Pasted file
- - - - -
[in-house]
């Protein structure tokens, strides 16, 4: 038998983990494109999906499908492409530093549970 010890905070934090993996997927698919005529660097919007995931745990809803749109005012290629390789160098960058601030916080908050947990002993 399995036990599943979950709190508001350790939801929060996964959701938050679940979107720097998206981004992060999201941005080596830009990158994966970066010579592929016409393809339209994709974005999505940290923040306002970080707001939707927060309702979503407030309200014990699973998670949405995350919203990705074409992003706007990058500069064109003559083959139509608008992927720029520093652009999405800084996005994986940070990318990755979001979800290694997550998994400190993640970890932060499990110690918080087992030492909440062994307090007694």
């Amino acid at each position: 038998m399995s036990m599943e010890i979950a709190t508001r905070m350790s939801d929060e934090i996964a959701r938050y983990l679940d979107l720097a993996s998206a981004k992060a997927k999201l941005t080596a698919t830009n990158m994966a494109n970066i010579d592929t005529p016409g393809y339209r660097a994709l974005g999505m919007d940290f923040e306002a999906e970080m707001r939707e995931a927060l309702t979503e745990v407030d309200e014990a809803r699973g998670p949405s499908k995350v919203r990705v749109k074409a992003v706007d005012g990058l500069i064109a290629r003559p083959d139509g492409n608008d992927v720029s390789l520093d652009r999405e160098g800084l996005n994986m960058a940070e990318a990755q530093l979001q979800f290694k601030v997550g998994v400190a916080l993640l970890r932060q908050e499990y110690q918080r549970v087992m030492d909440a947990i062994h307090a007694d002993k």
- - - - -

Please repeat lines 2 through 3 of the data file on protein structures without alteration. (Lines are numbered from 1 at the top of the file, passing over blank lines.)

């Protein structure tokens, strides 16, 4: 038998983990494109999906499908492409530093549970 010890905070934090993996997927698919005529660097919007995931745990809803749109005012290629390789160098960058601030916080908050947990002993 399995036990599943979950709190508001350790939801929060996964959701938050679940979107720097998206981004992060999201941005080596830009990158994966970066010579592929016409393809339209994709974005999505940290923040306002970080707001939707927060309702979503407030309200014990699973998670949405995350919203990705074409992003706007990058500069064109003559083959139509608008992927720029520093652009999405800084996005994986940070990318990755979001979800290694997550998994400190993640970890932060499990110690918080087992030492909440062994307090007694």
């Amino acid at each position: 038998m399995s036990m599943e010890i979950a709190t508001r905070m350790s939801d929060e934090i996964a959701r938050y983990l679940d979107l720097a993996s998206a981004k992060a997927k999201l941005t080596a698919t830009n990158m994966a494109n970066i010579d592929t005529p016409g393809y339209r660097a994709l974005g999505m919007d940290f923040e306002a999906e970080m707001r939707e995931a927060l309702t979503e745990v407030d309200e014990a809803r699973g998670p949405s499908k995350v919203r990705v749109k074409a992003v706007d005012g990058l500069i064109a290629r003559p083959d139509g492409n608008d992927v720029s390789l520093d652009r999405e160098g800084l996005n994986m960058a940070e990318a990755q530093l979001q979800f290694k601030v997550g998994v400190a916080l993640l970890r932060q908050e499990y110690q918080r549970v087992m030492d909440a947990i062994h307090a007694d002993k």